Kelly Wright, from the Hawbridge in Tirley, Gloucestershire experienced every licensee's worst nightmare when she had to battle rising waters twice within six months. In July 2007, the banks of the River Severn burst leaving waters to ravage the historic inn and Kelly, who was eight months pregnant, had to be rescued.
"Everything happened so quickly. We live upstairs and I had to get out before the water got too deep. There was already five foot of water in the pub and I'm only five foot three."
After the ordeal, Kelly's son Mason was born a week later. During this time her partner, Ian Baike, had to guard the building as it could not be locked due to water damage. The pub was then closed for five months while a £350,000 refurbishment was completed.
"We were closed during the summer, which is our busiest time of the year. And we got into more debt because we had no income during those months. Luckily, we had a newborn baby to take our mind off things," said Kelly.
But disaster struck again in January last year, when floods returned to plague the Hawbridge after it had been open for only six weeks.
This time the waters did not affect the bar but breached the cellar and ruined the beer garden which had just had a revamp.
"About 75 per cent of the work we had done in the garden was destroyed. And we had to shut the pub again for another four weeks."
As the garden was not insured, Kelly and Ian were forced to plough £10,000 of their own income into repairing damages.
The couple have taken steps to make the pub more flood resistant by replacing the carpet with stone floors, changing the wooden bar into a metal one and putting in brick walls.
Kelly, however, still lives in constant fear of floods and feels frustrated by their plight. Despite pleas to the environment agency, she says they have not been offered any help.
"Not enough is done to help people in our situation, even though there are a lot of pubs beside rivers. I'm terrified of it happening again because if we don't have a good summer this year we might not be here at the end of it."
For Amanda Greene, licensee of the Canterbury in Tewkesbury, the flooding of her pub in July 2007 came as a shock as it is located a mile away from the nearest river. But a combination of torrential rain and poor drainage left the Canterbury three feet deep in water and the car park submerged.
As the interior of pub was ruined, all the fittings had to be ripped out and replaced in the £280,000 refurbishment.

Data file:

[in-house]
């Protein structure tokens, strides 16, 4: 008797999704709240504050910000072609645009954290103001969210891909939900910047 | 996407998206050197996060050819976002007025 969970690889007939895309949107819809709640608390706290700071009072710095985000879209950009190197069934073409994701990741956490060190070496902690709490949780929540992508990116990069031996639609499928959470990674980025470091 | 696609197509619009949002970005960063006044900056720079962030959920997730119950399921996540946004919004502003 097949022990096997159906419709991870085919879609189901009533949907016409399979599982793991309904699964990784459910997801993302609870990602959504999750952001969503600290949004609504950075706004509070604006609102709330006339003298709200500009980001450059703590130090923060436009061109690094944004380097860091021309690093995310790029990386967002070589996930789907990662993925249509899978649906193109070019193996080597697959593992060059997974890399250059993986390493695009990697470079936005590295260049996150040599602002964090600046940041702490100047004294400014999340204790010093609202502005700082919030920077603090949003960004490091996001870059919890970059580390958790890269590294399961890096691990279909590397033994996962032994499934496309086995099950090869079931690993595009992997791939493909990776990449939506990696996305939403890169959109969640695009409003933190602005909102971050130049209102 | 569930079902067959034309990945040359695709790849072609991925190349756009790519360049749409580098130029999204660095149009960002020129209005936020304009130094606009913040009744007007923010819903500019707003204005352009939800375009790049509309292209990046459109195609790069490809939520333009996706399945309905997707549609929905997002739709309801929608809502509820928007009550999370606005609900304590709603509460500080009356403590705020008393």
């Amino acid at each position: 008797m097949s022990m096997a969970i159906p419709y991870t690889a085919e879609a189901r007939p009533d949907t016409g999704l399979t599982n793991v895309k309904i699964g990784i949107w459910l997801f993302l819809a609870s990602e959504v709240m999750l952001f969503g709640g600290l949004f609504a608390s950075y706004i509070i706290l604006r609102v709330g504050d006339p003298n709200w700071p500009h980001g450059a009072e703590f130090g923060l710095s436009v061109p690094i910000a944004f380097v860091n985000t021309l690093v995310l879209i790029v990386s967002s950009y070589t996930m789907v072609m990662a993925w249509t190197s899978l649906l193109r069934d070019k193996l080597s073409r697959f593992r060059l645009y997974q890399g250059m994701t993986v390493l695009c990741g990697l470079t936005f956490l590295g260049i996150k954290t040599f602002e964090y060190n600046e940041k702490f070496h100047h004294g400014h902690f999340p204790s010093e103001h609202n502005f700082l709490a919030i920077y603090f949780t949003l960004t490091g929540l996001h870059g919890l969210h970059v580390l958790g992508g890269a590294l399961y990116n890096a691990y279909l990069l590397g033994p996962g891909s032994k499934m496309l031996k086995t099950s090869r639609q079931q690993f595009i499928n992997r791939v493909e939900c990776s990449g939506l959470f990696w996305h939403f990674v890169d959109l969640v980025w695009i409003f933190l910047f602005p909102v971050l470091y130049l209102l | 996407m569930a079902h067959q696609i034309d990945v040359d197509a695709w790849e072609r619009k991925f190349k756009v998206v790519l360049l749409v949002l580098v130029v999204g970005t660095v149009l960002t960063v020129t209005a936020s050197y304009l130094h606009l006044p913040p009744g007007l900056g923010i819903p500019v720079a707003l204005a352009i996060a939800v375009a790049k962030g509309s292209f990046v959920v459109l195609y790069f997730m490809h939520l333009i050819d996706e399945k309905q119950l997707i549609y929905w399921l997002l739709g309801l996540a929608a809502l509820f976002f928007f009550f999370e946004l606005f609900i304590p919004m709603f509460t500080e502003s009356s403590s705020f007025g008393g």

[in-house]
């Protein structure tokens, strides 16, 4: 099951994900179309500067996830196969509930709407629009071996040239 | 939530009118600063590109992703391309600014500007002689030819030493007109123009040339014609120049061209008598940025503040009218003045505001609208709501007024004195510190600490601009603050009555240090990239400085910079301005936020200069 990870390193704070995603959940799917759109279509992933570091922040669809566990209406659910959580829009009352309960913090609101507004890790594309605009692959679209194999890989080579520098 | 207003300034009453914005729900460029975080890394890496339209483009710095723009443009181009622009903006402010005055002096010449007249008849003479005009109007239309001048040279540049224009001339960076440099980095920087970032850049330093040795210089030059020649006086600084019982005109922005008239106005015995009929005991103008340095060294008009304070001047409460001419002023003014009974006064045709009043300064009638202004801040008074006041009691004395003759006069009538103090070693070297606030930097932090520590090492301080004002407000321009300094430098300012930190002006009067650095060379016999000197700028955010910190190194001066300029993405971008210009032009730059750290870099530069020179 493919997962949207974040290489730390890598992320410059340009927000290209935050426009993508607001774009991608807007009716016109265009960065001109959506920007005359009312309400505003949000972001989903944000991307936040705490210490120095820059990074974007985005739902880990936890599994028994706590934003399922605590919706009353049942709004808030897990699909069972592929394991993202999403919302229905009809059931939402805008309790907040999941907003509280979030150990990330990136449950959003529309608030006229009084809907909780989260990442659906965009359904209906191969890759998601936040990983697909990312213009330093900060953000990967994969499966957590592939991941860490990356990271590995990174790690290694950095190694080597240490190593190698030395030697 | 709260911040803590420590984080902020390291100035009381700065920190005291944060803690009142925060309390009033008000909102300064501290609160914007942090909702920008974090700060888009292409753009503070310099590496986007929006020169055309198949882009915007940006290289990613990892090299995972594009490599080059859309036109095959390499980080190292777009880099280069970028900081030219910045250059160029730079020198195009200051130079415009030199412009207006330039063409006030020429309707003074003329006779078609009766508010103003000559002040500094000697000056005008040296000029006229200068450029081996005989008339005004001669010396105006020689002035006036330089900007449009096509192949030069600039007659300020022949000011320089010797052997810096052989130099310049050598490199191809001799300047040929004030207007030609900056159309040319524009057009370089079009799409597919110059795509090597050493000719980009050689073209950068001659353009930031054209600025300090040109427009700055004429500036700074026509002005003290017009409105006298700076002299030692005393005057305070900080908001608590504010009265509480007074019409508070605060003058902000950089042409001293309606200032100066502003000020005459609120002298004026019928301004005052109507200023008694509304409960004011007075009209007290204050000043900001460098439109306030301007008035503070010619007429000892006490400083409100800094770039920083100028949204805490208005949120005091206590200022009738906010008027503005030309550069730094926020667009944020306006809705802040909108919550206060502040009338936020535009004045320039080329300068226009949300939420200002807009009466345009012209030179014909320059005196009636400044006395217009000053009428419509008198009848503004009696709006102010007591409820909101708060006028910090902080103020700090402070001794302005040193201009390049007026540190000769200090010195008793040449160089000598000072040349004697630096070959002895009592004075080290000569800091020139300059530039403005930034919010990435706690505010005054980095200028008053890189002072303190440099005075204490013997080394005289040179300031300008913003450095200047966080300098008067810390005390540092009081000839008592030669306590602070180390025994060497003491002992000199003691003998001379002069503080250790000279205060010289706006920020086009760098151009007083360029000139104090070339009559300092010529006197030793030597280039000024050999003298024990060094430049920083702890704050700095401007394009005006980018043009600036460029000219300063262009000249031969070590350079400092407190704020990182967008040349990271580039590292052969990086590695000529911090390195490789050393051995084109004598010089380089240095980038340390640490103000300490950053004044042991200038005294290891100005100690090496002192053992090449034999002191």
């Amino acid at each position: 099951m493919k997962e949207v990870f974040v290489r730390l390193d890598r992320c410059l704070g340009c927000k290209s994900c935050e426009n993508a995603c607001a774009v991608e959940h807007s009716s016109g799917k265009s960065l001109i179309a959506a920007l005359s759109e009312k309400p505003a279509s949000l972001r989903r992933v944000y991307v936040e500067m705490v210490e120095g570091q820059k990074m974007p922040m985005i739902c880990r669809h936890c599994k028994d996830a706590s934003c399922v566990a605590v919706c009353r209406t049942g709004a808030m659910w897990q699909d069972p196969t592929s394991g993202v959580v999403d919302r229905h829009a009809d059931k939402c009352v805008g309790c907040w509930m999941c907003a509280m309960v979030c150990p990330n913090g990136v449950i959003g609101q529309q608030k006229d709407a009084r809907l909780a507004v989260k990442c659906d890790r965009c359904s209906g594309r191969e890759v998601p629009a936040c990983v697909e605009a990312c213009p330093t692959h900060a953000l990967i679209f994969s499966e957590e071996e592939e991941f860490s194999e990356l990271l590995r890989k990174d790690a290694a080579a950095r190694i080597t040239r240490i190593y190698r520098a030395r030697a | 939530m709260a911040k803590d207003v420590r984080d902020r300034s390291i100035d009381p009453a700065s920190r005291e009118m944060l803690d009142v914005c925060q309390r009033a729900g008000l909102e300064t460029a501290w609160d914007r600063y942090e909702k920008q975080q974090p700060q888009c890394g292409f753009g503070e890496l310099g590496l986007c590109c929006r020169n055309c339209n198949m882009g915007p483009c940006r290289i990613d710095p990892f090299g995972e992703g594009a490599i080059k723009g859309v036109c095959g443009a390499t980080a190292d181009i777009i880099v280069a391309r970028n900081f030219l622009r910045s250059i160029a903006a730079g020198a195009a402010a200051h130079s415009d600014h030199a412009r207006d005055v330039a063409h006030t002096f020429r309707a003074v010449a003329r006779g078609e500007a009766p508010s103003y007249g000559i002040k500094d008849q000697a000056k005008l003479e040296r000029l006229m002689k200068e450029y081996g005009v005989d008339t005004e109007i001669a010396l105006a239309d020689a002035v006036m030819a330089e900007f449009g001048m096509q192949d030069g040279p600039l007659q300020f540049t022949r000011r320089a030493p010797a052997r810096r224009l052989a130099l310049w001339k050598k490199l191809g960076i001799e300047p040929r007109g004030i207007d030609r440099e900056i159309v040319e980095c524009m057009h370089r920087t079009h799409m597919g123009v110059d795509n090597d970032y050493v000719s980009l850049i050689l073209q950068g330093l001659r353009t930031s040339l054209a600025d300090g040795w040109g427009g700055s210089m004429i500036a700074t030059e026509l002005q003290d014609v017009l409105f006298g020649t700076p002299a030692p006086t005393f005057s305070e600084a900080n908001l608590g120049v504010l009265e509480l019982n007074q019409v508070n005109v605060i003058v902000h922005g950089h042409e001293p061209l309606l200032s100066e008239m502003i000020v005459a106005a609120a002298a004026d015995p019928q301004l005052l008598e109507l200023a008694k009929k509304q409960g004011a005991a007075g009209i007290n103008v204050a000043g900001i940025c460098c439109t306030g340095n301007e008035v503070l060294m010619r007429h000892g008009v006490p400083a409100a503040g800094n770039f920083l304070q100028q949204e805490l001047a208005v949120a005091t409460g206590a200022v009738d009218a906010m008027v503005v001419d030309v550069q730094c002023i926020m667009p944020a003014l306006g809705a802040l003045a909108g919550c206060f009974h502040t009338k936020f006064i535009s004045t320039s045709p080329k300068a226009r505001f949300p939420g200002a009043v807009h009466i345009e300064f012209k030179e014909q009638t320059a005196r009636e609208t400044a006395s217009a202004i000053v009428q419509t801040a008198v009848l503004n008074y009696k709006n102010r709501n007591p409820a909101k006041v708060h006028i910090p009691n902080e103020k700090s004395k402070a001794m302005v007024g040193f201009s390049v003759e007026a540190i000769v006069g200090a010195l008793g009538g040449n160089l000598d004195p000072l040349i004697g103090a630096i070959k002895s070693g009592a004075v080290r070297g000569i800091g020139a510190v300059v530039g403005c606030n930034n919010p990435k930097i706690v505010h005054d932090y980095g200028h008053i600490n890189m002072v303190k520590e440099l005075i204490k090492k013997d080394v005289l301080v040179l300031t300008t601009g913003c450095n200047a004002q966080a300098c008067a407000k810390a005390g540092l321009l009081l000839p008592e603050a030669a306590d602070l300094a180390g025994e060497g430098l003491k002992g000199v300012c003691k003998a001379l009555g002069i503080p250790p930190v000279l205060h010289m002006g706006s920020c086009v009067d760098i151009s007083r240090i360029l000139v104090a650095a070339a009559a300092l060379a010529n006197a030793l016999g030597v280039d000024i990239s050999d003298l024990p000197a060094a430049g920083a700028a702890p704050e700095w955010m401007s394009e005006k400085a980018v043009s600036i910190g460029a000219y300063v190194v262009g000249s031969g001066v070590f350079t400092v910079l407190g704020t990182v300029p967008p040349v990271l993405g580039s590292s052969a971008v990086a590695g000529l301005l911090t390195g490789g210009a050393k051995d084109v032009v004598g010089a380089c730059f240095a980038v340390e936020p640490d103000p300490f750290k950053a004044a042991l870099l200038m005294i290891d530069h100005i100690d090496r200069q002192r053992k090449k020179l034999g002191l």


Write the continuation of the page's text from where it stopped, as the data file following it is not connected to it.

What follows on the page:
But there was more trouble in store for Amanda when it came to dealing with the cost of the damages. "Greene King paid for the restoration of the building structure. And the insurance company took care of most of the fixtures and fittings. But I ended up with only about 80 per cent of what the interior was insured for and then discovered it was probably under insured when we took out the policy," she said.
As a result, Amanda had to invest £20,000 of her own money in rebuilding the business.
While the pub was closed for 18 weeks, she was also forced to sell her car and personal possessions in order to generate income.
When the Canterbury reopened she discovered the closure had cost her some valuable customers.
She adds that while repairs have been made to the flawed drains, she doesn't think it will be enough to stave off any freakish flooding in the future.
"I'm hoping that it was a one-off. But then again, the climate is changing and getting wetter. I know if it happens again, I will be driving away with a packed suitcase."
On July 21 2007, trading at the Rose Revived in Newbridge, Oxfordshire came to a standstill when water spilled over from the River Thames while the pub was serving Sunday lunch to more than 100 customers. "I kept looking at the river as it was rising and telling myself that it would not come into the pub. But it did and it was devastating" said co-licensee Vicky Leney.
Inside, water rose to a foot and a half destroying flooring, panelling and carpets. The pub was shut for 10 weeks, losing all of its summer trade - an average of £25,000 a week.
Vicky says a gruelling wait lay in store as the refurbishment was stalled until the pub dried out. The gutted property then had to be professionally cleaned, redecorated and painted.
During the closure, staff were sent to other Greene King pubs around the country which took its toll on morale. "We had built up a great team. We got to know each other well and then suddenly they were all sent away."
According to Vicky, the lowest point came during the glorious weather of the August bank holiday weekend. "Our car park was full and people were sitting with packed lunches in the garden. We kept thinking we would be making so much if were open right now. "
But in September, staff returned to the pub and a party was held to celebrate the reopening of the aptly named Rose Revived.
Since the floods trading has also held up, despite the recession.
But Vicky says the fear of flooding looms constantly and is an ever present threat to many in the trade. "Pubs are losing out because so many keep getting flooded. As a result they are really struggling, especially at the moment."